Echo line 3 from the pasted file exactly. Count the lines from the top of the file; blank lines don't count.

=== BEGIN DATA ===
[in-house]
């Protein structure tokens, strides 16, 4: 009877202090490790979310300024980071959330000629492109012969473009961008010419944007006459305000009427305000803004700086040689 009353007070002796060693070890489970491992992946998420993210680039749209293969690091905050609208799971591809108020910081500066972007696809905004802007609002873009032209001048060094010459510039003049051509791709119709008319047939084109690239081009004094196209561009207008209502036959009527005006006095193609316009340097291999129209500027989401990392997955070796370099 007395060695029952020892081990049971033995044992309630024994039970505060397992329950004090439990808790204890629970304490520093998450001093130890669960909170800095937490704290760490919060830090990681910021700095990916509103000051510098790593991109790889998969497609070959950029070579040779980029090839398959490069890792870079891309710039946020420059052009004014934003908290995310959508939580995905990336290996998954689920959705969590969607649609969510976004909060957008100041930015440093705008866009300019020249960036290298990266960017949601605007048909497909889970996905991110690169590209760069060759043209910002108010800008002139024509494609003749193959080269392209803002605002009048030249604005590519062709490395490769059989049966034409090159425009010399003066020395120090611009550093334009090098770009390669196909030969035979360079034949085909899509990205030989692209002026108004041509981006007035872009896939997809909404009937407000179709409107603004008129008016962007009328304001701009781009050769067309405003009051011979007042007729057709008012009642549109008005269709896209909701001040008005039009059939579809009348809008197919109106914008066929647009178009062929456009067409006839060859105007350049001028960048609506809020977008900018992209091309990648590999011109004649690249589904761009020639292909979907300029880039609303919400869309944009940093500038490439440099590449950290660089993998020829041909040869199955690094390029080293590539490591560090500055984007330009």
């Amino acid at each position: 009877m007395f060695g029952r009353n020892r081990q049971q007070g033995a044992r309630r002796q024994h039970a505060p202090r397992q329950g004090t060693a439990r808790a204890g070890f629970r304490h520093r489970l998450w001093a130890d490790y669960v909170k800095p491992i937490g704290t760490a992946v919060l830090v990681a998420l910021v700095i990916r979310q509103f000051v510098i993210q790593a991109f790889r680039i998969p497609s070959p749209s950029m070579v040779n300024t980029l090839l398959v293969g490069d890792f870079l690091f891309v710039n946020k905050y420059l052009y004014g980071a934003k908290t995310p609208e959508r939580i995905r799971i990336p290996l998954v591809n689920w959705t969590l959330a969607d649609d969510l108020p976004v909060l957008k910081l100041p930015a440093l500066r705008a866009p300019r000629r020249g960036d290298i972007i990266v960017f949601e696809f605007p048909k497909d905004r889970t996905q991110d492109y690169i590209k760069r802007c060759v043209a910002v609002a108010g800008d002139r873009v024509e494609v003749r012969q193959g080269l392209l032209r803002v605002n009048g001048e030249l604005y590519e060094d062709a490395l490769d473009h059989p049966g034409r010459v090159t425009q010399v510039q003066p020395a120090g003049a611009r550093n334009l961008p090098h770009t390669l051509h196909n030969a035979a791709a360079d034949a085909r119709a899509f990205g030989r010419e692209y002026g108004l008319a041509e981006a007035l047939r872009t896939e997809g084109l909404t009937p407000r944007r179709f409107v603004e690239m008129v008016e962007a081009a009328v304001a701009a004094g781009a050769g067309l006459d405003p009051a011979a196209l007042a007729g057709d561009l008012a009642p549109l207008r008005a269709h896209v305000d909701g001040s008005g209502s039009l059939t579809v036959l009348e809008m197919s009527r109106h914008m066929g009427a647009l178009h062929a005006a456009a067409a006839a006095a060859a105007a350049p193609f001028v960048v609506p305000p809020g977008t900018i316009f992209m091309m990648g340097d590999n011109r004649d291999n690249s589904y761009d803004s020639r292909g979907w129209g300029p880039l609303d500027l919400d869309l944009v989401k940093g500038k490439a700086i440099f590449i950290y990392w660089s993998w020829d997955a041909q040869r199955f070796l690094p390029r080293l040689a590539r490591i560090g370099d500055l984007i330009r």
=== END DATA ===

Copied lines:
């Amino acid at each position: 009877m007395f060695g029952r009353n020892r081990q049971q007070g033995a044992r309630r002796q024994h039970a505060p202090r397992q329950g004090t060693a439990r808790a204890g070890f629970r304490h520093r489970l998450w001093a130890d490790y669960v909170k800095p491992i937490g704290t760490a992946v919060l830090v990681a998420l910021v700095i990916r979310q509103f000051v510098i993210q790593a991109f790889r680039i998969p497609s070959p749209s950029m070579v040779n300024t980029l090839l398959v293969g490069d890792f870079l690091f891309v710039n946020k905050y420059l052009y004014g980071a934003k908290t995310p609208e959508r939580i995905r799971i990336p290996l998954v591809n689920w959705t969590l959330a969607d649609d969510l108020p976004v909060l957008k910081l100041p930015a440093l500066r705008a866009p300019r000629r020249g960036d290298i972007i990266v960017f949601e696809f605007p048909k497909d905004r889970t996905q991110d492109y690169i590209k760069r802007c060759v043209a910002v609002a108010g800008d002139r873009v024509e494609v003749r012969q193959g080269l392209l032209r803002v605002n009048g001048e030249l604005y590519e060094d062709a490395l490769d473009h059989p049966g034409r010459v090159t425009q010399v510039q003066p020395a120090g003049a611009r550093n334009l961008p090098h770009t390669l051509h196909n030969a035979a791709a360079d034949a085909r119709a899509f990205g030989r010419e692209y002026g108004l008319a041509e981006a007035l047939r872009t896939e997809g084109l909404t009937p407000r944007r179709f409107v603004e690239m008129v008016e962007a081009a009328v304001a701009a004094g781009a050769g067309l006459d405003p009051a011979a196209l007042a007729g057709d561009l008012a009642p549109l207008r008005a269709h896209v305000d909701g001040s008005g209502s039009l059939t579809v036959l009348e809008m197919s009527r109106h914008m066929g009427a647009l178009h062929a005006a456009a067409a006839a006095a060859a105007a350049p193609f001028v960048v609506p305000p809020g977008t900018i316009f992209m091309m990648g340097d590999n011109r004649d291999n690249s589904y761009d803004s020639r292909g979907w129209g300029p880039l609303d500027l919400d869309l944009v989401k940093g500038k490439a700086i440099f590449i950290y990392w660089s993998w020829d997955a041909q040869r199955f070796l690094p390029r080293l040689a590539r490591i560090g370099d500055l984007i330009r």